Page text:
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Optimal Taxation with Costly Enforcement and Evasion

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  • Louis Kaplow

Abstract

This paper analyzes the relationship between optimal taxation -- where the literature considers raising revenue with minimum distortion -- and optimal tax enforcement where much of the literature emphasizes raising revenue at the least cost. A central question concerns the extent to which revenue should be raised through higher tax rates, which distort behavior, or greater enforcement, which distorts behavior because it raises marginal effective tax rates and also entails direct resource costs. It is demonstrated that, under each of several assumptions about evasion and enforcement, some expenditure on enforcement is optimal despite its resource cost, its distortionary effect, and the availability of other revenue sources having no enforcement costs. Rules for optimal tax rates and enforcement expenditures are derived, which also indicate the marginal cost of government funds and optimal enforcement priorities for a tax collection agency

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File URL: http://www.nber.org/papers/w2996.pdf
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Bibliographic Info

Paper provided by National Bureau of Economic Research, Inc in its series NBER Working Papers with number 2996.

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Date of creation: Jun 1989
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Publication status: published as Journal of Public Economics, Vol. 43, pp. 221-236, (1990).
Handle: RePEc:nbr:nberwo:2996

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  1. Shlomo Yitzhaki, 1987. "On the Excess Burden of Tax Evasion," Public Finance Review, , vol. 15(2), pages 123-137, April.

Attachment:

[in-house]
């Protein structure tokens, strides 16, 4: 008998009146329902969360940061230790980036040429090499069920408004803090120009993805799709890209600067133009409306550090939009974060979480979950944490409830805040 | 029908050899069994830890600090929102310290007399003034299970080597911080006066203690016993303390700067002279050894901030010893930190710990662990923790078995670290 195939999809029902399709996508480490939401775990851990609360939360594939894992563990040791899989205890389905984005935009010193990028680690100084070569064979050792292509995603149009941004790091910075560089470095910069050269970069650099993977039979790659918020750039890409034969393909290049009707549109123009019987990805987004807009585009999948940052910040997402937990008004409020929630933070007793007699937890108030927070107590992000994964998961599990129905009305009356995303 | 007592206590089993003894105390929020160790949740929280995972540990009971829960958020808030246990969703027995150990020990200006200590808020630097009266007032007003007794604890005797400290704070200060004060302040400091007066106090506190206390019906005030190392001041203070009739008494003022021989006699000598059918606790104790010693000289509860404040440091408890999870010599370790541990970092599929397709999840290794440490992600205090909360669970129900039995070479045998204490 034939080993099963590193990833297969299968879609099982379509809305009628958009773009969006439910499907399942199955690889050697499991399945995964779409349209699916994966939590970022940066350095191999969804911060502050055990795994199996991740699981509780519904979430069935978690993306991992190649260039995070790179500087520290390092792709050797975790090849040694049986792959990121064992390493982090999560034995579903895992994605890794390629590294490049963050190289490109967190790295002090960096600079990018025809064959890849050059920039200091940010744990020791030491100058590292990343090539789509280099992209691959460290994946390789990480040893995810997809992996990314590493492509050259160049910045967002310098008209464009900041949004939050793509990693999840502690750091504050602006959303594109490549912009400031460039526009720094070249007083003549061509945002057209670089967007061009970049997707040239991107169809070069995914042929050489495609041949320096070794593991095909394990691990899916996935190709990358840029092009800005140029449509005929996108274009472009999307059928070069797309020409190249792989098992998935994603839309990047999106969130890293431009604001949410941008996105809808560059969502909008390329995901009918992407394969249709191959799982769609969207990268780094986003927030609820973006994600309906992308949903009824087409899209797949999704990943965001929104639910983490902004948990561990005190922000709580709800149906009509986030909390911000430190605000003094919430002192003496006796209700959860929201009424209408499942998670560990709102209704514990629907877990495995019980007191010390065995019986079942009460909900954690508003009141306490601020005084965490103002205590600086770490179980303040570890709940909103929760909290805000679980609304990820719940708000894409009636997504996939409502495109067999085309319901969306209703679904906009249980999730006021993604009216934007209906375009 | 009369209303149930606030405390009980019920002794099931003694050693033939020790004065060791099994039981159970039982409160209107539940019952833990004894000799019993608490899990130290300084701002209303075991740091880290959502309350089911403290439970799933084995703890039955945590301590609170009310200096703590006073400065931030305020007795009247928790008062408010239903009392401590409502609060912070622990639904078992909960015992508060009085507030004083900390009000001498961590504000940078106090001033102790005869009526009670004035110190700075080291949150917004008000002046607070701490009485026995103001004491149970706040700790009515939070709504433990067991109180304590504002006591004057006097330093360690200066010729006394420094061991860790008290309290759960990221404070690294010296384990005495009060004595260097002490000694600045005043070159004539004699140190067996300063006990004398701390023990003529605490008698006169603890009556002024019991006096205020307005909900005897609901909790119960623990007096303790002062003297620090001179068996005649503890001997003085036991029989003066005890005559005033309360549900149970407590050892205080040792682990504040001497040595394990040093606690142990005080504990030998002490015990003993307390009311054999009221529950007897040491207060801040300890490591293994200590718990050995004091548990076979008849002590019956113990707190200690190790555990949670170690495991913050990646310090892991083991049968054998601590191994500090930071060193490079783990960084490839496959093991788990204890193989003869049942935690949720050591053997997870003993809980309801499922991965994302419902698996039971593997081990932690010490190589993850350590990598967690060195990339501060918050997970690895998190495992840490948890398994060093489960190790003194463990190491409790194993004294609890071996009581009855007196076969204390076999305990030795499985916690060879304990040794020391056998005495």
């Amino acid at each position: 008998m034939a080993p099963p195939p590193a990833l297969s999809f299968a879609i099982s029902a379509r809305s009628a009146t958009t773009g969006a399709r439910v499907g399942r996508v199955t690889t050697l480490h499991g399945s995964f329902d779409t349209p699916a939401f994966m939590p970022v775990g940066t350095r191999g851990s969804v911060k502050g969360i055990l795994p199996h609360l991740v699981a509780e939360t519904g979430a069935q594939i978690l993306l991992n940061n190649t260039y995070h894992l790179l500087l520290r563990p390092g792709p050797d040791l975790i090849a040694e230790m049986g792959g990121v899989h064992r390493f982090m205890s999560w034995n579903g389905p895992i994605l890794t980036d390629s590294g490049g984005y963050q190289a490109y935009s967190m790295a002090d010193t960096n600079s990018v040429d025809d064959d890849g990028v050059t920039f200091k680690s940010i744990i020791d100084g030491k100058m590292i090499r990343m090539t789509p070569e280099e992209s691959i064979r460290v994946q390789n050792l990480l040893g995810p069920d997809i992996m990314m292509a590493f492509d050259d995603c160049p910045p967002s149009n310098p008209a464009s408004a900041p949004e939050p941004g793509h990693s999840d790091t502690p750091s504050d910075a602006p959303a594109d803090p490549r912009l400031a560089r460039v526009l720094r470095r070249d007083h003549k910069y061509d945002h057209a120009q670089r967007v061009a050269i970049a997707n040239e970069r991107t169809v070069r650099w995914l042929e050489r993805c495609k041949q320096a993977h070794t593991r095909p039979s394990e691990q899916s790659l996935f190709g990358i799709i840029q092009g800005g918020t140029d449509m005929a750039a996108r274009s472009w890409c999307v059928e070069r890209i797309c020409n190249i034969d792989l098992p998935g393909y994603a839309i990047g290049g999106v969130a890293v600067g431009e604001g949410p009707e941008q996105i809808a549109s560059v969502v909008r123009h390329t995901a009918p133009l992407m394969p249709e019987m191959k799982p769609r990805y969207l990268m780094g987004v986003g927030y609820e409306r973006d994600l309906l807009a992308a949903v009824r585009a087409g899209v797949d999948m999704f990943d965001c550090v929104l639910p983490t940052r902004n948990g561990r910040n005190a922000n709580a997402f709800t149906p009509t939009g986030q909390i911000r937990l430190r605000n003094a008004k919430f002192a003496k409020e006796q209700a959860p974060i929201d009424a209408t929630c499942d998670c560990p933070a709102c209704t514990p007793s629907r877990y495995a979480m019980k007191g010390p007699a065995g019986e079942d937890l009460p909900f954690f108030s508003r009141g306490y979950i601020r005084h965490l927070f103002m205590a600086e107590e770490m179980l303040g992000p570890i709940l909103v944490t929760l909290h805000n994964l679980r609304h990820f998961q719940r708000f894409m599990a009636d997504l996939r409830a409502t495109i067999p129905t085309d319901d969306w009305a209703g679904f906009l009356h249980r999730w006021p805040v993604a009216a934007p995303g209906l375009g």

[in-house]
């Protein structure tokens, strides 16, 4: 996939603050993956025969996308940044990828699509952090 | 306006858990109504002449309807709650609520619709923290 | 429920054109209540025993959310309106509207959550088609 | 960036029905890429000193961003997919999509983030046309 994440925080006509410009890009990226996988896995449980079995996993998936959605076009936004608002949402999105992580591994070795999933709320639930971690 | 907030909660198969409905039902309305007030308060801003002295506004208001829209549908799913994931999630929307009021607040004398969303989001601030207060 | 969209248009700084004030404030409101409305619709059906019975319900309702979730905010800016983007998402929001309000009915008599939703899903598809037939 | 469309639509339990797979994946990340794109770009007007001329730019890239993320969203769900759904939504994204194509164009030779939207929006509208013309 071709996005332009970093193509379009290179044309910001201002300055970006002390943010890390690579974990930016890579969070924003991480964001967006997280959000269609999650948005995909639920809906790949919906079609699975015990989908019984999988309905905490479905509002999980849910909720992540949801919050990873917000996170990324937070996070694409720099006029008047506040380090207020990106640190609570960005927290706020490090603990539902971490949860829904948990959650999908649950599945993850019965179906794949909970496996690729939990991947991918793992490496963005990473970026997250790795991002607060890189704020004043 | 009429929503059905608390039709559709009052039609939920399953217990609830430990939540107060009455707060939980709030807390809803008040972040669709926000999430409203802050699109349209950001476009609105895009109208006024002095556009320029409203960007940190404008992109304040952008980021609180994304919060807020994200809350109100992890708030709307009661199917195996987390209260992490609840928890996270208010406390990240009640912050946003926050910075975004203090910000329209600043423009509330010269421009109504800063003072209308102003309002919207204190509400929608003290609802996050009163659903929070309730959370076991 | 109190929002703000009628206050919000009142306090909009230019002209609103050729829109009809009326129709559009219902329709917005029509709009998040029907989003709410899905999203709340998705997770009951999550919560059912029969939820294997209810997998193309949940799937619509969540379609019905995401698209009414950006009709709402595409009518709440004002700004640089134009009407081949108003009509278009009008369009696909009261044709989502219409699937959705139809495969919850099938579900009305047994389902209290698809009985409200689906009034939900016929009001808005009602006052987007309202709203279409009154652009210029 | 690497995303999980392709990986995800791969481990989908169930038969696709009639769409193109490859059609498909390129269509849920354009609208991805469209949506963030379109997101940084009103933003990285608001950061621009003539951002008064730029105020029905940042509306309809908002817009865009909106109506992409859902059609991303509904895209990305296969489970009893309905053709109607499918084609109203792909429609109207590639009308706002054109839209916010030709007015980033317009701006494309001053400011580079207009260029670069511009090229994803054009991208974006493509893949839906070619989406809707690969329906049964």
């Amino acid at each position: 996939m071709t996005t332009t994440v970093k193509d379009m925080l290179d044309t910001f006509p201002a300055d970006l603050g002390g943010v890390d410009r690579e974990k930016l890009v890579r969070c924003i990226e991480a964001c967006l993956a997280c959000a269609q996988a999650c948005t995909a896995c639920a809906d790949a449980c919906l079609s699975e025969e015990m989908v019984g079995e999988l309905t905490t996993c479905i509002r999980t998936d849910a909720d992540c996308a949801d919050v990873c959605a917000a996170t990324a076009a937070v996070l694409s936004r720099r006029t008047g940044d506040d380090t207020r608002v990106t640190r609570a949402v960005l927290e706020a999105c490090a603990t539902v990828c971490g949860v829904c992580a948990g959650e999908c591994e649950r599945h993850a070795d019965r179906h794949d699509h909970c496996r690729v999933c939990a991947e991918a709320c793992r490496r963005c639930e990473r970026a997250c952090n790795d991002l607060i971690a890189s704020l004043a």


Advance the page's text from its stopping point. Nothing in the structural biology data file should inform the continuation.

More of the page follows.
2. Slemrod, Joel & Yitzhaki, Shlomo, 1987. " The Optimal Size of a Tax Collection Agency," Scandinavian Journal of Economics, Wiley Blackwell, vol. 89(2), pages 183-92.
  3. Don Fullerton, 1989. "If Labor is Inelastic, Are Taxes Still Distorting?," NBER Working Papers 2810, National Bureau of Economic Research, Inc.
  4. Diamond, Peter A & Mirrlees, James A, 1971. "Optimal Taxation and Public Production II: Tax Rules," American Economic Review, American Economic Association, vol. 61(3), pages 261-78, June.
  5. Border, Kim C & Sobel, Joel, 1987. "Samurai Accountant: A Theory of Auditing and Plunder," Review of Economic Studies, Wiley Blackwell, vol. 54(4), pages 525-40, October.
  6. Atkinson, Anthony B & Stern, N H, 1974. "Pigou, Taxation and Public Goods," Review of Economic Studies, Wiley Blackwell, vol. 41(1), pages 119-28, January.
  7. Allingham, Michael G. & Sandmo, Agnar, 1972. "Income tax evasion: a theoretical analysis," Journal of Public Economics, Elsevier, vol. 1(3-4), pages 323-338, November.
  8. Cowell, Frank A., 1985. "Tax evasion with labour income," Journal of Public Economics, Elsevier, vol. 26(1), pages 19-34, February.
  9. Usher, Dan, 1986. "Tax Evasion and the Marginal Cost of Public Funds," Economic Inquiry, Western Economic Association International, vol. 24(4), pages 563-86, October.
  10. Reinganum, Jennifer F. & Wilde, Louis L., 1985. "Income tax compliance in a principal-agent framework," Journal of Public Economics, Elsevier, vol. 26(1), pages 1-18, February.
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